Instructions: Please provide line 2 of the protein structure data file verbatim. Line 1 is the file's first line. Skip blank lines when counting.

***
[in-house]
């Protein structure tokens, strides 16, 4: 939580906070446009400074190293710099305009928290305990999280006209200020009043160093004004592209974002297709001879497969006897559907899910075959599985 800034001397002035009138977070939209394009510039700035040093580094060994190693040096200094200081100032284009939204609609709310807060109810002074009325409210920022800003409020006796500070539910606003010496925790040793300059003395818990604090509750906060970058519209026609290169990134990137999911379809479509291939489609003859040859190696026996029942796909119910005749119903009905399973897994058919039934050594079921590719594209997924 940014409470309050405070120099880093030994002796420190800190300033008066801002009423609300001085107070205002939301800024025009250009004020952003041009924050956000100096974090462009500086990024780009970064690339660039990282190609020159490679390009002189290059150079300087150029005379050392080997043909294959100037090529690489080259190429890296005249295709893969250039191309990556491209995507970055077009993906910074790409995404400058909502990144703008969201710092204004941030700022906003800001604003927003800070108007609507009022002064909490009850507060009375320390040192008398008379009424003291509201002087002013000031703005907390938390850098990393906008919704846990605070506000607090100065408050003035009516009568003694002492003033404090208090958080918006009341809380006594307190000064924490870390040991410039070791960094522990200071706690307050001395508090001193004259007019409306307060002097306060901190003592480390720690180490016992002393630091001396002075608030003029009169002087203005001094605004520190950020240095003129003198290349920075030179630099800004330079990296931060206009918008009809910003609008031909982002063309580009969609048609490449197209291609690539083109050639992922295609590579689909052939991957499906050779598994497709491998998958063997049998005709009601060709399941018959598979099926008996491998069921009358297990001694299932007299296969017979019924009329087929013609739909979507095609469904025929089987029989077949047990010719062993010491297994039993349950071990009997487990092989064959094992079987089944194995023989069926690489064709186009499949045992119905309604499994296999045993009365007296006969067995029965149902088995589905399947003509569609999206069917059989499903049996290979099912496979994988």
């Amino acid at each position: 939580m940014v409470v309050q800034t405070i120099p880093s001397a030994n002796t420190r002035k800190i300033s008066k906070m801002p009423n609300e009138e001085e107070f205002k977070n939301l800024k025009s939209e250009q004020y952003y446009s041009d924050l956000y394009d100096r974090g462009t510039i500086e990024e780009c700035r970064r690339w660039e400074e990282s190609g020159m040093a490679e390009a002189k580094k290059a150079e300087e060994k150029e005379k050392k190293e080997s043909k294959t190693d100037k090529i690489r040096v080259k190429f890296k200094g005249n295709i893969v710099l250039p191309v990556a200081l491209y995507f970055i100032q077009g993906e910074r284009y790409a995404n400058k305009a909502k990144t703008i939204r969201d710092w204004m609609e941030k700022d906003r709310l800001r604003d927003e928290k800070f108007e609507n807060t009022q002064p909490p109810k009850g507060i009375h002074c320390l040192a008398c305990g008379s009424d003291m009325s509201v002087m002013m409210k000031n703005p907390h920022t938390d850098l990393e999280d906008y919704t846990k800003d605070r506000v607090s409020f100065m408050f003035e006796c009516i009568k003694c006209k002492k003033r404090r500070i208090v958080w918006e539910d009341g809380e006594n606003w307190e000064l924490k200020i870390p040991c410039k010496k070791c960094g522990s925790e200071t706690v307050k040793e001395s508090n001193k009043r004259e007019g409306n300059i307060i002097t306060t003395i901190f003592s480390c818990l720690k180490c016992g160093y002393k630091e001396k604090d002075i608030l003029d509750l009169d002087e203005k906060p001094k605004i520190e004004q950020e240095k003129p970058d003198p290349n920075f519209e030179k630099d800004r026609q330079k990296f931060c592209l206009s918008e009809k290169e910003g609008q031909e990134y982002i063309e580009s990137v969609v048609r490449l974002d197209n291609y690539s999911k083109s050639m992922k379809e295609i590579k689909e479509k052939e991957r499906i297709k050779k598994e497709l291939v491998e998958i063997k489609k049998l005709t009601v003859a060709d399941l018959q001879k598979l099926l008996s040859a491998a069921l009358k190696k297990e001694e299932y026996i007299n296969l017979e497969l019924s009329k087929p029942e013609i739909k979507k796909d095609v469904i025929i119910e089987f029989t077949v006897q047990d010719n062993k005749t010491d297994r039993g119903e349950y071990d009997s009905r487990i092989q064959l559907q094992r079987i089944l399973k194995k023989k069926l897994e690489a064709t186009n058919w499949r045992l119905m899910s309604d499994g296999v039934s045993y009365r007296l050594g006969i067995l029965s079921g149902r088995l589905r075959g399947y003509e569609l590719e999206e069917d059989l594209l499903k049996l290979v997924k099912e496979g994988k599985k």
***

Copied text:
């Protein structure tokens, strides 16, 4: 939580906070446009400074190293710099305009928290305990999280006209200020009043160093004004592209974002297709001879497969006897559907899910075959599985 800034001397002035009138977070939209394009510039700035040093580094060994190693040096200094200081100032284009939204609609709310807060109810002074009325409210920022800003409020006796500070539910606003010496925790040793300059003395818990604090509750906060970058519209026609290169990134990137999911379809479509291939489609003859040859190696026996029942796909119910005749119903009905399973897994058919039934050594079921590719594209997924 940014409470309050405070120099880093030994002796420190800190300033008066801002009423609300001085107070205002939301800024025009250009004020952003041009924050956000100096974090462009500086990024780009970064690339660039990282190609020159490679390009002189290059150079300087150029005379050392080997043909294959100037090529690489080259190429890296005249295709893969250039191309990556491209995507970055077009993906910074790409995404400058909502990144703008969201710092204004941030700022906003800001604003927003800070108007609507009022002064909490009850507060009375320390040192008398008379009424003291509201002087002013000031703005907390938390850098990393906008919704846990605070506000607090100065408050003035009516009568003694002492003033404090208090958080918006009341809380006594307190000064924490870390040991410039070791960094522990200071706690307050001395508090001193004259007019409306307060002097306060901190003592480390720690180490016992002393630091001396002075608030003029009169002087203005001094605004520190950020240095003129003198290349920075030179630099800004330079990296931060206009918008009809910003609008031909982002063309580009969609048609490449197209291609690539083109050639992922295609590579689909052939991957499906050779598994497709491998998958063997049998005709009601060709399941018959598979099926008996491998069921009358297990001694299932007299296969017979019924009329087929013609739909979507095609469904025929089987029989077949047990010719062993010491297994039993349950071990009997487990092989064959094992079987089944194995023989069926690489064709186009499949045992119905309604499994296999045993009365007296006969067995029965149902088995589905399947003509569609999206069917059989499903049996290979099912496979994988």